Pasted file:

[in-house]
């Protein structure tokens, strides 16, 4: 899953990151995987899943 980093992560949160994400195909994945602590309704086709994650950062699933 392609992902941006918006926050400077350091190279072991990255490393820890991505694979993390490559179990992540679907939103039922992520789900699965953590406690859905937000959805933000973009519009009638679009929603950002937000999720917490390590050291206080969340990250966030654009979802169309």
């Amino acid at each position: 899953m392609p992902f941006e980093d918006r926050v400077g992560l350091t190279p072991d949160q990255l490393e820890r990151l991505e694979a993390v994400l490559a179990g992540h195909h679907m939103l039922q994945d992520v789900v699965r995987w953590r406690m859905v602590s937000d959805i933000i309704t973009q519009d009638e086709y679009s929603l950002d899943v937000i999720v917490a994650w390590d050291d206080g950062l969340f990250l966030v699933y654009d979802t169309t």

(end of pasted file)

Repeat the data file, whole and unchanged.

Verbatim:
[in-house]
């Protein structure tokens, strides 16, 4: 899953990151995987899943 980093992560949160994400195909994945602590309704086709994650950062699933 392609992902941006918006926050400077350091190279072991990255490393820890991505694979993390490559179990992540679907939103039922992520789900699965953590406690859905937000959805933000973009519009009638679009929603950002937000999720917490390590050291206080969340990250966030654009979802169309």
């Amino acid at each position: 899953m392609p992902f941006e980093d918006r926050v400077g992560l350091t190279p072991d949160q990255l490393e820890r990151l991505e694979a993390v994400l490559a179990g992540h195909h679907m939103l039922q994945d992520v789900v699965r995987w953590r406690m859905v602590s937000d959805i933000i309704t973009q519009d009638e086709y679009s929603l950002d899943v937000i999720v917490a994650w390590d050291d206080g950062l969340f990250l966030v699933y654009d979802t169309t």